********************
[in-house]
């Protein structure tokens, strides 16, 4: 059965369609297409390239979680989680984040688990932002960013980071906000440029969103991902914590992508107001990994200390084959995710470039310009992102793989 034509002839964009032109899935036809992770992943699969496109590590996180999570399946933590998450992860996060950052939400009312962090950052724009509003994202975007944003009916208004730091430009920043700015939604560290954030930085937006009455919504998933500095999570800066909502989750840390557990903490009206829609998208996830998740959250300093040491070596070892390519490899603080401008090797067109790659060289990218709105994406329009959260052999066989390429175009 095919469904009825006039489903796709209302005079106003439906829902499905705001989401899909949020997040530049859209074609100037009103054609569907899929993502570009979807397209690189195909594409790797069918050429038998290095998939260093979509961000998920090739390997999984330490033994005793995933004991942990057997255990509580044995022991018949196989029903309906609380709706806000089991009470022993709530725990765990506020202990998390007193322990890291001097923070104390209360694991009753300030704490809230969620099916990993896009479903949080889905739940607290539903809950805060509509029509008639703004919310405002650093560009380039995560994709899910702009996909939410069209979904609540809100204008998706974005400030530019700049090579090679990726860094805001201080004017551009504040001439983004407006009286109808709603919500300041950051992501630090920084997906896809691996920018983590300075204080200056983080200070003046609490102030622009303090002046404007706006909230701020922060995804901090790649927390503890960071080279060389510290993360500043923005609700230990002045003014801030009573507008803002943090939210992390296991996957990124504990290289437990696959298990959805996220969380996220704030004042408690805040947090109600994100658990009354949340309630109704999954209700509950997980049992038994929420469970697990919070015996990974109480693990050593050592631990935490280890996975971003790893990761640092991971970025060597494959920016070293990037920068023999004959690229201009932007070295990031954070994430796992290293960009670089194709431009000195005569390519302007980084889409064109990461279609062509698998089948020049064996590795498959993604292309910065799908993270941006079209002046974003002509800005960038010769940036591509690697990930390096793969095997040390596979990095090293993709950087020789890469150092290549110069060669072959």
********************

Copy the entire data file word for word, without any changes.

[in-house]
């Protein structure tokens, strides 16, 4: 059965369609297409390239979680989680984040688990932002960013980071906000440029969103991902914590992508107001990994200390084959995710470039310009992102793989 034509002839964009032109899935036809992770992943699969496109590590996180999570399946933590998450992860996060950052939400009312962090950052724009509003994202975007944003009916208004730091430009920043700015939604560290954030930085937006009455919504998933500095999570800066909502989750840390557990903490009206829609998208996830998740959250300093040491070596070892390519490899603080401008090797067109790659060289990218709105994406329009959260052999066989390429175009 095919469904009825006039489903796709209302005079106003439906829902499905705001989401899909949020997040530049859209074609100037009103054609569907899929993502570009979807397209690189195909594409790797069918050429038998290095998939260093979509961000998920090739390997999984330490033994005793995933004991942990057997255990509580044995022991018949196989029903309906609380709706806000089991009470022993709530725990765990506020202990998390007193322990890291001097923070104390209360694991009753300030704490809230969620099916990993896009479903949080889905739940607290539903809950805060509509029509008639703004919310405002650093560009380039995560994709899910702009996909939410069209979904609540809100204008998706974005400030530019700049090579090679990726860094805001201080004017551009504040001439983004407006009286109808709603919500300041950051992501630090920084997906896809691996920018983590300075204080200056983080200070003046609490102030622009303090002046404007706006909230701020922060995804901090790649927390503890960071080279060389510290993360500043923005609700230990002045003014801030009573507008803002943090939210992390296991996957990124504990290289437990696959298990959805996220969380996220704030004042408690805040947090109600994100658990009354949340309630109704999954209700509950997980049992038994929420469970697990919070015996990974109480693990050593050592631990935490280890996975971003790893990761640092991971970025060597494959920016070293990037920068023999004959690229201009932007070295990031954070994430796992290293960009670089194709431009000195005569390519302007980084889409064109990461279609062509698998089948020049064996590795498959993604292309910065799908993270941006079209002046974003002509800005960038010769940036591509690697990930390096793969095997040390596979990095090293993709950087020789890469150092290549110069060669072959």